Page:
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Old 07-02-2022, 05:44 AM   #1
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Alternator Output Not Always What It Seems

In a recent thread about DC-to-DC chargers there was a discussion about alternator output. My existing one was 124 amps, which while not incredible was enough for the purpose at hand so I left it alone.

Then coincidentally it stopped alternating. I suspect it was due to a non-related repair being done incorrectly. So rather than replacing it with the same OEM alternator, I decided to bump up to the next available size for my engine, 140 amps. There were larger options, but this one required the least amount of other mods to make it work correctly from what I could see.

What surprised me was the data sheet which came with the new alternator. Listed as a 140-amp alternator, it actually has a max output of 165 amps @ 6,000 RPM. But, at normal highway speeds with my engine at 2,000 RPM or less the output is only rated at 100 amps.

To get the 140 amps listed on the box, I'd have to keep the thing spinning at 3,000 RPM, which is something I rarely see on my engine.

Seems like this is an important factor to keep in mind when sizing an alternator for a project like installing a larger DC-to-DC. That high capacity alternator in the plans might not be as capable as thought while cruising down the highway.

For now I'll stick with the 140-amp unit. The 124 seemed able to handle things so far, so hopefully the extra 16 amps will help provide headroom.
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Old 07-02-2022, 05:57 AM   #2
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The other issue is that I bet those output numbers are not for continuous output but rather for limited times. And...a set of discharged lithium batteries is going to be a continuous draw for a good while.
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Old 07-02-2022, 06:37 AM   #3
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Most vehicles don't put out their higher rated power levels at idle, no . In fact I don't think any do. Some are just higher or lower based on what the vehicle is used for. An alternator in a police car or ambulance will put out higher voltages at idle because of the commercial nature of their operation. I think this is probably more of a factor of how the voltage regulator is configured.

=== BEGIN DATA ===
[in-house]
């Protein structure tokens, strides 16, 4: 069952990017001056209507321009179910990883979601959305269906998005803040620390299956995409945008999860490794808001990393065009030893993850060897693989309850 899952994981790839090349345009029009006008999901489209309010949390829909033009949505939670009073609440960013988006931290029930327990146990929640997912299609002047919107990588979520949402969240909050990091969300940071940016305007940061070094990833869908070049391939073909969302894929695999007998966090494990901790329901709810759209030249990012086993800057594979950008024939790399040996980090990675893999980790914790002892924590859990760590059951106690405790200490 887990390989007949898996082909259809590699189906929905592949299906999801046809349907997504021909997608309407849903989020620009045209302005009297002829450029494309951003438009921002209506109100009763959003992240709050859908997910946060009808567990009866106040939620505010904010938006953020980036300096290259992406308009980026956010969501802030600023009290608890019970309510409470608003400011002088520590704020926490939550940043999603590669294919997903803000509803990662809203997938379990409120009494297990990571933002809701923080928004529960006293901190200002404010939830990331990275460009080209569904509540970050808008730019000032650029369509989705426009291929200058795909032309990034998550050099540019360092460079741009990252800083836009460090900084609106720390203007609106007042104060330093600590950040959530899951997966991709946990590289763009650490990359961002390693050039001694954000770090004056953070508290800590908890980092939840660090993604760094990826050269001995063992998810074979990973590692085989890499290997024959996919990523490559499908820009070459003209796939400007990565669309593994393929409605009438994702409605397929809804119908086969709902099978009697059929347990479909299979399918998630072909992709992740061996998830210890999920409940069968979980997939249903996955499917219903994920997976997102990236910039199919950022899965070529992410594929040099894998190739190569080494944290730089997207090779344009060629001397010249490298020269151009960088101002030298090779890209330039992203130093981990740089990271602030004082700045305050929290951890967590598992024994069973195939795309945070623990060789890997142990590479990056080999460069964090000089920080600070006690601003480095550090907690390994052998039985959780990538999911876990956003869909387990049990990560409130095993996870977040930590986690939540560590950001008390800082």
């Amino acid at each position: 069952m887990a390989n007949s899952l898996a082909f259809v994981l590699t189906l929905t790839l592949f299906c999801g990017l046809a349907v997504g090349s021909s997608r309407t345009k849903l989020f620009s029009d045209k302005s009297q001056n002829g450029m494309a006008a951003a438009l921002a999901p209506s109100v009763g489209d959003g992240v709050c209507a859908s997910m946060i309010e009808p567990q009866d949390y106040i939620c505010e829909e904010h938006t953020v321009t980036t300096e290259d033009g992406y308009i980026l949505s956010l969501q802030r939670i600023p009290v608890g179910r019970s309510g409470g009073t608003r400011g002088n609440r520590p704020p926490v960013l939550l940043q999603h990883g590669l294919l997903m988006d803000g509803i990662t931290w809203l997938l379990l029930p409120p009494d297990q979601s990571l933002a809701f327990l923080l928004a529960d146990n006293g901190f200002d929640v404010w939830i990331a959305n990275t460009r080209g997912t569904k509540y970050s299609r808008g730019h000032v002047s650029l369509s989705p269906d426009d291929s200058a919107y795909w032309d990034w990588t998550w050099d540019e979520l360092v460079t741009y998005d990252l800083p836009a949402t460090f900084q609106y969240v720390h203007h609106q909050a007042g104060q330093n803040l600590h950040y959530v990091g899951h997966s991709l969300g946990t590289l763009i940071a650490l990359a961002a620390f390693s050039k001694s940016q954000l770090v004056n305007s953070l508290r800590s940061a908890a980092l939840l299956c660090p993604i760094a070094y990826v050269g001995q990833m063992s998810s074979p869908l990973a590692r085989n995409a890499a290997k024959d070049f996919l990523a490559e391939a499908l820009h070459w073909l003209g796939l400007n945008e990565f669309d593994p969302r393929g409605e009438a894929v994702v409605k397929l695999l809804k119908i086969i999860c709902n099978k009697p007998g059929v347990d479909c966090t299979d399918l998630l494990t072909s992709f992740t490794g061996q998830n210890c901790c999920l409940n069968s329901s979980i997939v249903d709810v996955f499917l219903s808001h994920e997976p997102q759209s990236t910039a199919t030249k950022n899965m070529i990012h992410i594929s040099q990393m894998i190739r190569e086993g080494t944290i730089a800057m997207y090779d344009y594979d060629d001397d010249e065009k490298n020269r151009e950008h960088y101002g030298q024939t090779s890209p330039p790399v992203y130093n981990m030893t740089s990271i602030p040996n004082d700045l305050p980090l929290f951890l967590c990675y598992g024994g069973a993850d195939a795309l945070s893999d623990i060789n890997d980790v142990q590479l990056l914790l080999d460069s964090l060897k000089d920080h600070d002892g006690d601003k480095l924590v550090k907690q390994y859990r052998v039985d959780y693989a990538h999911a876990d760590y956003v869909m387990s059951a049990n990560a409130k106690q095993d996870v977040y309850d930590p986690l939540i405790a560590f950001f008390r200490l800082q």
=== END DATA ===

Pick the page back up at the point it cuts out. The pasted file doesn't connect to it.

But generally, at 700 RPM its not doing a whole lot.
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Old 07-02-2022, 06:25 PM   #4
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Couple of thoughts.
0. The target output voltage may range from the mid 13's to the mid 14's, and not for reasons that are immediately obvious. That depends on the vehicle and the installation. It's also possible the target alternator output voltage will be pretty constant at around 13.7-ish volts. I've thought about this a couple times when people are talking about replacing their TV or trailer batteries with a different chemistry ... I haven't looked into possible side effects (and maybe there are none), but it's something I'd write my own FMEA for if I was thinking about doing it.


1. The pulley ratio comes into play. Quite often the alternator will be spinning 2 to 3.5x as fast as the engine.

2. Alternator power output varies not only with speed but with temperature. An alternator rated at 150A at 3000 (alternator) RPM, may meet that rating at an underhood temperature (technically alternator temperature) in the 20-40C range. At 50 or 60C, it may be 10-15% less, and it may be capable of producing around 170A at -30C. I'm attampting to past a link to a pretty crude chart of output vs temperature vs alternator RPM. If you pay enough money or are getting paid to write or use them, there are similar graphs with 3-5 temperatures and a similar number of speeds. I did a quick look on the web and this was reasonably close to what you'd get.
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Old 07-02-2022, 06:52 PM   #5
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Under a prolonged high output, I would also be aware of belt wear and pulley ... well, abuse is as good of a word as any ...
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Old 07-02-2022, 07:06 PM   #6
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Originally Posted by RedSHED View Post
Under a prolonged high output, I would also be aware of belt wear and pulley ... well, abuse is as good of a word as any ...
For good measure I replaced the idler pulley, belt tensioner, and belt when swapping the alternator. Seemed like a good idea to get the new alternator off with as good a start as possible, especially like you say it will need more ponies getting to it to push more electrons.
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